The room at the Hotel Ion seemed so perfectly Scandinavian: compact, stark, laden with hidden amenities. The WiFi worked, each room came with an iPad filled with Land Rover information, coffee and hot chocolate were available in your room, truffles showed up in the afternoon. The view was that of a parking lot and mounds of frozen lava.
I fiddled around the room, showered, and took a short nap. Around 11:00 I took a light breakfast prior to an orientation meeting.
First off, we received our Icelandic-designed, Land Rover logo coats from 66North.com, a Land Rover hat and a pair of North Face gloves. This was just some of swag: we also received a Land Rover cell phone battery pack, a duffell bag and a Petzl headlamp. Given the limited amount of daylight, it made some sense.
The plan that day called for us to go four-up in a Discovery so as to experience on road and off road driving. While many of the journalists present had traveled to events like this together and knew each other, I just jumped in wherever I saw an empty seat. I wound up with a writer from Autoblog.com, one from Indianapolis freelancing for a lifestyle magazine, and one from WardsAutormotive.com.
We began our drive to Pingvellir National Park in ice-covered roads, the majestic landscape of rural Iceland surrounding us.
The park offered hot springs and geysers, as well as a coffee stop. The big geyser and the "little" geyser did just what they were supposed to do and we left refreshed, if surprised by the dusk at only 3:30 pm.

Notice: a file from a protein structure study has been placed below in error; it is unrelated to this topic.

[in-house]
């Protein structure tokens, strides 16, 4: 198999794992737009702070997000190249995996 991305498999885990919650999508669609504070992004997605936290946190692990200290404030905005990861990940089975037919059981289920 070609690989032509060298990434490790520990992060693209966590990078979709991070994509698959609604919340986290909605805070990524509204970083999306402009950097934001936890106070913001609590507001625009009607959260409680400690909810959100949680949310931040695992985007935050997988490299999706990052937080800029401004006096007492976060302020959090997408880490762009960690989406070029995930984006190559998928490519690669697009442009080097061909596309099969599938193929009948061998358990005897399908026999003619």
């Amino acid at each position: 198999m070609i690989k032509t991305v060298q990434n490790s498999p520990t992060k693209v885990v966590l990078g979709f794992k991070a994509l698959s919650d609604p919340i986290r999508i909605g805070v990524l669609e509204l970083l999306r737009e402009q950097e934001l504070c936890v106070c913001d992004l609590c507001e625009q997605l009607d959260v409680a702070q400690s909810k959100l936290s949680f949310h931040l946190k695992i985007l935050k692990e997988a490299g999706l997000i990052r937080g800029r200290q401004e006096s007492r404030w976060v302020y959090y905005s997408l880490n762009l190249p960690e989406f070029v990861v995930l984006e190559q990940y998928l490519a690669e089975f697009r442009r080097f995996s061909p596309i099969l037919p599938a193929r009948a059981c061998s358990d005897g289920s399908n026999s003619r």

Our guides were team members from the Land Rover Experience in the UK, including Will Cox and Joel Rang from Land Rover Experience Scotland.
The return drive took us by another route of narrow gravel lanes, and then onto a plowed track between hillocks around the geothermal plant near the Hotel Ion.
The Discovery Sport came only with a rotary dial for selecting gears and buttons to choose the best mode for conditions; in our case, "snow, grass, gravel." If you wanted to select a higher of lower gear within the 9-speed transmission, you had to use either the paddle on the steering wheel, or engage the hill descent system [pioneered by Land Rover], the speed of which could be controlled by using the + or - control on the cruise control system. I tested it out so thoroughly that one of journalists asked, "Is that you or the car? What's wrong with the car?" I don;t think he really believed me when I said I was testing out the engine braking (perhaps he wasn't an off roader?), but it really did work well.
To the dismay of most of the journalists the Discovery Sports came shod with Pirelli studded winter tires; somehow that was seen as Bill Bellichick-like bending of the rules. I questioned whether any of them had really done much off roading - without proper tires no vehicle would go anywhere. And given the added noise of studded tires it provided an added challenge to the noise and vibration categories that seemed to galvanize their collective attention.
When we returned to the Hotel Ion, Land Rover made a formal presentation, led by Paul Cleaver, the Development Engineer for the Discovery Sport, and Stuart Schorr, LRNA's Communications Director [below].